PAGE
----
Written and directed by Nathan Catucci, Impossible Monsters tells the story of Dr. Rich Freeman (Santino Fontana), an aspiring and well-liked psychology professor, who pursues a sleep study with a focus on nightmares, dreams, and sleep paralysis — the success of which would result in a lucrative grant. As the line between dreams and reality blur, a member of the study is murdered, and everything begins to unravel, leaving Rich fighting to make things right. Asked how he began developing the film, Catucci notes that the idea stemmed from his own interest in the subconscious and its connection to reality.
“Throughout high school, I was always kind of fascinated by dreams and nightmares and our perceptions of reality,” he begins. “As a senior in NYU, I was applying for a grant that provided funding for short films that promoted stories about science? I wanted to explore dreams and nightmares and I wanted to explore it through the science of dreams through art, mainly Henry Fusili’s painting ‘The Nightmare’ and Francisco Goya’s etching, ‘The Sleep of Reason’. [Both are in the film and Goya’s work is] also where we get the title. It’s based on his quote ‘Fantasy abandoned by reason produces impossible monsters.’”
“I use that quote because it’s not just about [Dr. Freeman’s character], but it’s also that we’re dealing with dreams, nightmares, fantasy and reality,” he states. “I think just as people, fantasy is a very tricky thing. It can be a very fine line that you can kind of get caught up in at the detriment to the reality around us. It can be dangerous. That’s kind of how I came to that. Also, from a visual level, the etchings were part of a series that he had produced, that some thought he was criticizing society and how it had become corrupt during the Spanish inquisition. But from a visual level, that piece in particular, depicts an artist asleep at a desk. There’s owls, creatures and the darkness behind him and so we also kind of used that as inspiration when we went to visually put the film together.”
In light of this, Impossible Monsters delves deeply into the relationship between art and expression. Through characters like Otis and Jo, the film explores our wildly diverse creative impulses and the impact that they have on our understanding of the world.
According to Catucci, “Art—and this goes beyond just films but poetry and everything—is a reflection of how we feel,” he expounds. “It’s ultimately what will be shown throughout time. A history book is very factual about what happens on what date but art, in some ways, is a history of how we feel, our emotions. It’s certainly in the case of Otis is how he’s expressing how he feels about the world through his art and in ways that are very visceral. It’s really a reflection of his emotions.”
“My friend, who’s just a phenomenal painter, came on board and was willing to start putting together all the paintings that you see in the film for the character of Otis. These are all original artwork created specifically for the character and it was all oil painting on canvas that were very large. Some of them are like 53 by 55 inches. (Some paintings got as 69 by 74 inches, which is just massive!) She put these together over the course of nine months prior to filming.”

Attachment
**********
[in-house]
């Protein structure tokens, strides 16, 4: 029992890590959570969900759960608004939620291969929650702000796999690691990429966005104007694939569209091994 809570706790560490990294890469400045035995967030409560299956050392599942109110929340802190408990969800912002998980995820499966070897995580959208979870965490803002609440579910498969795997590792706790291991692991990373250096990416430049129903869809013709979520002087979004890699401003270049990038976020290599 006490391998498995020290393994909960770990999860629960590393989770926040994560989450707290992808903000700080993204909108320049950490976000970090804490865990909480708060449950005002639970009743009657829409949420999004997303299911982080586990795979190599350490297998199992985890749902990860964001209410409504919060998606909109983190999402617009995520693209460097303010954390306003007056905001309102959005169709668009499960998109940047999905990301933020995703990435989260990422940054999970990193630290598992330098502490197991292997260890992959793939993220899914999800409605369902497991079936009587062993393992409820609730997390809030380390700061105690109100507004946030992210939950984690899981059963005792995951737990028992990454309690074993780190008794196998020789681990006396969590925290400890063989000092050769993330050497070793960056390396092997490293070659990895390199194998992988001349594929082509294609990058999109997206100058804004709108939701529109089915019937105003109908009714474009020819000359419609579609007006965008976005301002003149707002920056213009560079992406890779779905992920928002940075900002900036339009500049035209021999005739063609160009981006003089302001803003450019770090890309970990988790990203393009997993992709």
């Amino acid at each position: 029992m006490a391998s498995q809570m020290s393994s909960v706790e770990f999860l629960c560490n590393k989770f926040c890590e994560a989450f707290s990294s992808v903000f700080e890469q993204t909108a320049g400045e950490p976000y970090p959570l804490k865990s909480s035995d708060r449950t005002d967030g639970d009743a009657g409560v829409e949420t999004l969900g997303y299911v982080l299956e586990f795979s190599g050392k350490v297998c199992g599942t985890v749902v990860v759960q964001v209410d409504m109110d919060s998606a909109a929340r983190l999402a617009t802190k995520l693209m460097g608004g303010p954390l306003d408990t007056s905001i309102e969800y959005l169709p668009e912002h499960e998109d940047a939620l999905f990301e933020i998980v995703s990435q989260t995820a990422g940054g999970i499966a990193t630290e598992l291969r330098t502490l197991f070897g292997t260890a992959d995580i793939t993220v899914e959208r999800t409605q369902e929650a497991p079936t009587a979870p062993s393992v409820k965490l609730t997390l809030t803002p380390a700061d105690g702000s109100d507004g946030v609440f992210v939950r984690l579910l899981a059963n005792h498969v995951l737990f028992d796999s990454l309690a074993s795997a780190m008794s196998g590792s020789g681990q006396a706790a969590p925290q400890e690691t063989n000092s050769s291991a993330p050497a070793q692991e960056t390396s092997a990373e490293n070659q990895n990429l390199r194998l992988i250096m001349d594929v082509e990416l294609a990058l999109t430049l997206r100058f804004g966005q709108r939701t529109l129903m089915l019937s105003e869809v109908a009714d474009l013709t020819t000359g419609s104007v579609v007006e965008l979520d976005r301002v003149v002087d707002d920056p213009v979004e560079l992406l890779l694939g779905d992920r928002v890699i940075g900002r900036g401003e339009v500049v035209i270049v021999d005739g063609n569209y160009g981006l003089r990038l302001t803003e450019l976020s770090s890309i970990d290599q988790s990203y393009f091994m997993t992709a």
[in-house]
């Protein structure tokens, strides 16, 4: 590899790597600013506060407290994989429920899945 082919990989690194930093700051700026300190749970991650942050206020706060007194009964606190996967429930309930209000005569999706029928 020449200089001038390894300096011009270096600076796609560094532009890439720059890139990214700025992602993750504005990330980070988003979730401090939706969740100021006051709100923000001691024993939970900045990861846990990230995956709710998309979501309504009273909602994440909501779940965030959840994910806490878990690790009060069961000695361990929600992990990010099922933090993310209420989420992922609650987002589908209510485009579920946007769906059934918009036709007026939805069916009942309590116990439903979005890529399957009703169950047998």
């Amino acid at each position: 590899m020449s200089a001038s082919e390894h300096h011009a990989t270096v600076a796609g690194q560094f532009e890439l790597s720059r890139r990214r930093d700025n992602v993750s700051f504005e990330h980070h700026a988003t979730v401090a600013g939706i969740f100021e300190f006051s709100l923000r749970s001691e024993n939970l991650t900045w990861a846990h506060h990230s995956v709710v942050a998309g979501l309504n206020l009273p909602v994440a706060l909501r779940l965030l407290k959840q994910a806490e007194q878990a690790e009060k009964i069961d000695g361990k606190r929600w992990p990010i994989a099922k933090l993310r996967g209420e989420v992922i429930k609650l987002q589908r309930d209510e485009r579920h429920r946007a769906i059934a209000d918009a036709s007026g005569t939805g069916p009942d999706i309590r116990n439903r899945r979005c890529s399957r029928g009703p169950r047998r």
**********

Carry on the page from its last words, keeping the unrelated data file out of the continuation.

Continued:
“Dreams are fantasies and emotions that we can’t quite bring to the real world,” he explains. “Sometimes dream happen and, if we remember them when we wake up, we ask, ‘Why did this play out this way? What was it about this?’ It does serve as a reflection into our inner emotions and, sometimes, things that we may or may not be comfortable with. Certainly, again, I think it kind of it just kind of goes back to the ability to bring out what’s inside of us and dreams kind of help that. I think that was one of the things that always attracted me to them.”
It’s the character of Dr. Freeman who plays a central role within the film, as he finds his world upended while he delves deeply into the warped psychology of his subjects. In casting the complex role, Catucci found his Dr. Freemna in Santino Fontana (Crazy Ex-Girlfriend, Frozen) due to his ability to bring an affability to the character.
“I wanted someone who was incredibly likeable,” he claims. “Dr. Freeman could’ve been played very differently. It could have been much darker per se. But I really liked how, [while] Santino brought a lot of depth to the character, he also brought a lightness to it. I felt like that really connects with the audience and they’re able to connect with our lead character in a likable way. Certainly [that’s important] when the character is making choices that may not necessarily be the right choices or choices he struggled with.”
As his first feature length film, one might expect that Catucci would find the process overwhelming. Even so, he insists that, despite the challenge of creating an extended script, he was excited by the opportunity to learn and develop his skills.
“A feature is just a bigger scale. The bigger challenge is just being able to carry and tell a story, start to finish…,” he argues. “In a film of our size, we had 18 days of shooting, so we had to make decisions on how we were going to shoot, editing, and all the elements that are built around that… That was part of the challenges being able to carry a full-length story as opposed… to three minutes. But it’s something that I feel like I learned throughout the process. I felt really fortunate because the cast and crew that we have to learn through the process and create the picture.”
Impossible Monsters is now playing at the Cinequest Film Festival
For full audio of our interview with Nathan Catucci, click here.